EchinaceaBotanical Name: Echinacea angustifolia (DE CANDOLLE)
Family: N.O. Compositae
Synonyms: Black Sampson. Coneflower. Niggerhead. Rudbeckia. Brauneria pallida (Nutt.).
Parts Used: Root, dried; also rhizome.
Habitat: America, west of Ohio, and cultivated in Britain.
Description: Named Echinacea by Linnaeus, and Rudbeckia, after Rudbeck, father and son, who were his predecessors at Upsala.
The flowers are a rich purple and the florets are seated round a high cone; seeds, four-sided achenes. Root tapering, cylindrical, entire, slightly spiral, longitudinally furrowed; fracture short, fibrous; bark thin; wood, thick, in alternate porous, yellowish and black transverse wedges, and the rhizome has a circular pith. It has a faint aromatic smell, with a sweetish taste, leaving a tingling sensation in the mouth not unlike Aconitum napellus, but without its lasting numbing effect.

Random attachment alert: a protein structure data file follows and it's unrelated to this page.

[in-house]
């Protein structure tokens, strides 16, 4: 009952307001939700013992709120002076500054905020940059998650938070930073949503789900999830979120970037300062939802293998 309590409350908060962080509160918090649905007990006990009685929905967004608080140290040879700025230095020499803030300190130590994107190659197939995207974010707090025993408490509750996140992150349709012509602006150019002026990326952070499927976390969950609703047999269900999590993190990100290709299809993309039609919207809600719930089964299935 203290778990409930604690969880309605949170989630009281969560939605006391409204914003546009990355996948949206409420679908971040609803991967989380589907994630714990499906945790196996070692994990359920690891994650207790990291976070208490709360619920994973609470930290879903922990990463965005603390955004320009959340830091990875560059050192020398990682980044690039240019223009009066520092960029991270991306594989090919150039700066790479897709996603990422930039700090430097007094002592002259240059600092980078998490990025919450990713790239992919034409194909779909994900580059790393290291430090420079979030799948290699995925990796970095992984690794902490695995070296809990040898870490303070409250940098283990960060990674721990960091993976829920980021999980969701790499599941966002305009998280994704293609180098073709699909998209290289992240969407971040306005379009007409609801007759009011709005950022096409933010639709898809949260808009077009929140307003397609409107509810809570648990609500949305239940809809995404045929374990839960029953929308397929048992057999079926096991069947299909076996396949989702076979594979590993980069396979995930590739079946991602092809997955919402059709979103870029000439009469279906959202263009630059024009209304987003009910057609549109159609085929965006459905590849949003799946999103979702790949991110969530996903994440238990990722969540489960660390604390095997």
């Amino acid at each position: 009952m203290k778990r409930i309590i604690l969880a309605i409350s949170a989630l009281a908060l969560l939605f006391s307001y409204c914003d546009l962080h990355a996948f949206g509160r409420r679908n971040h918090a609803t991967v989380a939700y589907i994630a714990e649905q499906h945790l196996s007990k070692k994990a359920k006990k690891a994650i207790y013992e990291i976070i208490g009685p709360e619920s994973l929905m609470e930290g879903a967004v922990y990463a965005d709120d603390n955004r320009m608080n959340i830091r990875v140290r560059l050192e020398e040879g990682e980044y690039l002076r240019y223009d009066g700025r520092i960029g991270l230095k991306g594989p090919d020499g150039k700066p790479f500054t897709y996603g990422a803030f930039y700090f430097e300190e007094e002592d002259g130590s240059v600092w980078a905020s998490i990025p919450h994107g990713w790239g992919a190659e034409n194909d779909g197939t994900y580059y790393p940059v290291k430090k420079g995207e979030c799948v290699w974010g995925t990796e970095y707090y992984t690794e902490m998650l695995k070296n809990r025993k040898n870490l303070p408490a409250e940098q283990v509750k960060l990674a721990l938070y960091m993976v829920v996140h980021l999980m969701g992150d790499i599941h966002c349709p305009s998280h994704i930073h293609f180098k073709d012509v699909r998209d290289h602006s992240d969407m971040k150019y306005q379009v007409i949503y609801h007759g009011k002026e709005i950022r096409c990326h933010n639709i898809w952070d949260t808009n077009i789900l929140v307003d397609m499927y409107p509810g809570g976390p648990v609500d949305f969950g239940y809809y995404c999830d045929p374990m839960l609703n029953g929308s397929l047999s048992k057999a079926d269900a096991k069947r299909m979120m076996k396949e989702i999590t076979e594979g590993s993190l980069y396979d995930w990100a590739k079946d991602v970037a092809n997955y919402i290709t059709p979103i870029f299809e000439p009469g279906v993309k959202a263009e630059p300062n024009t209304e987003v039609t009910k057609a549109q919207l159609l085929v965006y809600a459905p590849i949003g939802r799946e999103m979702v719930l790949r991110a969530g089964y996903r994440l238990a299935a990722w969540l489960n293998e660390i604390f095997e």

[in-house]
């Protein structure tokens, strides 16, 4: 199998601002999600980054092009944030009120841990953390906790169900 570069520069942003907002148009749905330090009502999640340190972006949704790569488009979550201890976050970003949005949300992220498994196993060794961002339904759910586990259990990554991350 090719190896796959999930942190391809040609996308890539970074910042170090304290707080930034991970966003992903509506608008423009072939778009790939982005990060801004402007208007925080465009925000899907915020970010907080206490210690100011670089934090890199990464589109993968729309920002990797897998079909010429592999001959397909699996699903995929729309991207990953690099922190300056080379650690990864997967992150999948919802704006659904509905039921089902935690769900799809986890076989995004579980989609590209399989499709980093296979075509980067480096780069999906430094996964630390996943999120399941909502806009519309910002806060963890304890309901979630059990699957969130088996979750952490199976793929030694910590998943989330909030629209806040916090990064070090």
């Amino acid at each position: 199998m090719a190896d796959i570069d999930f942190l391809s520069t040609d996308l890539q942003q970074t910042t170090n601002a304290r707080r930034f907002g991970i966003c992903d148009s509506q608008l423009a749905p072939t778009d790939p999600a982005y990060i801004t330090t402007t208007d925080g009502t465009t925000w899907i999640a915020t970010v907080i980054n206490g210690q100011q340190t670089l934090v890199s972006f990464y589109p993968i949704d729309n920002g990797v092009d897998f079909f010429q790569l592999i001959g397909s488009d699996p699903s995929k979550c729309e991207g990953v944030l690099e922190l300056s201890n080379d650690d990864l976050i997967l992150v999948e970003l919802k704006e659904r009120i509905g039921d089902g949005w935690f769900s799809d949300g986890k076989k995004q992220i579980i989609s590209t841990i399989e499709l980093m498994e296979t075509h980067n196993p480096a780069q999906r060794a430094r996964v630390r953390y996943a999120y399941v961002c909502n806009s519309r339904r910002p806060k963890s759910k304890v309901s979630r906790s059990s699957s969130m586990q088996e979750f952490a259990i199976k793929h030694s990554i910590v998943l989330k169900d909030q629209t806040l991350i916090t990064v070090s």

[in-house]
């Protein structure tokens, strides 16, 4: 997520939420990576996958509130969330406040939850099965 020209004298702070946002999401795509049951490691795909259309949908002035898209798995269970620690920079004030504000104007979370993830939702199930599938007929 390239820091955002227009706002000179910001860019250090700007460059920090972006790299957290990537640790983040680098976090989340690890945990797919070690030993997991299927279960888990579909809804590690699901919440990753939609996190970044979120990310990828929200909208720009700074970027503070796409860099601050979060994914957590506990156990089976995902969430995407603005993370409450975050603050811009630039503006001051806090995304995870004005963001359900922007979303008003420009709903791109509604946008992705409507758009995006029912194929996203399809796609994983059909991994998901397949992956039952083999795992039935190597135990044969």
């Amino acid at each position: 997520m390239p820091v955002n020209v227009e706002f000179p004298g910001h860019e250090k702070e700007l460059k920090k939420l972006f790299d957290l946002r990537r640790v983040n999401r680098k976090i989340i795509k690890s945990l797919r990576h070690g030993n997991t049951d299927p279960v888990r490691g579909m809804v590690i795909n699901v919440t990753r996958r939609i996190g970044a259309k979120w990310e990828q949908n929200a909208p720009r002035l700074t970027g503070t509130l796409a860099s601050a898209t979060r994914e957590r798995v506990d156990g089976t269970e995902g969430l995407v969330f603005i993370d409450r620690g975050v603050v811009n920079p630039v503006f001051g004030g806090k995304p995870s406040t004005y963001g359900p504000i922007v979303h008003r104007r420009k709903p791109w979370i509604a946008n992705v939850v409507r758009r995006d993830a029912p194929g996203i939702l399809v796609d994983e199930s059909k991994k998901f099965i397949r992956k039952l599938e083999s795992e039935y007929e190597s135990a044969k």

Constituents: Oil and resin both in wood and bark and masses of inulin, inuloid, sucrose, vulose, betaine, two phytosterols and fatty acids, oleic, cerotic, linolic and palmatic.
Medicinal Action and Uses: Echinacea increases bodily resistance to infection and is used for boils, erysipelas, septicaemia, cancer, syphilis and other impurities of the blood, its action being antiseptic. It has also useful properties as a strong alterative and aphrodisiac. As an injection, the extract has been used for haemorrhoids and a tincture of the fresh root has been found beneficial in diphtheria and putrid fevers.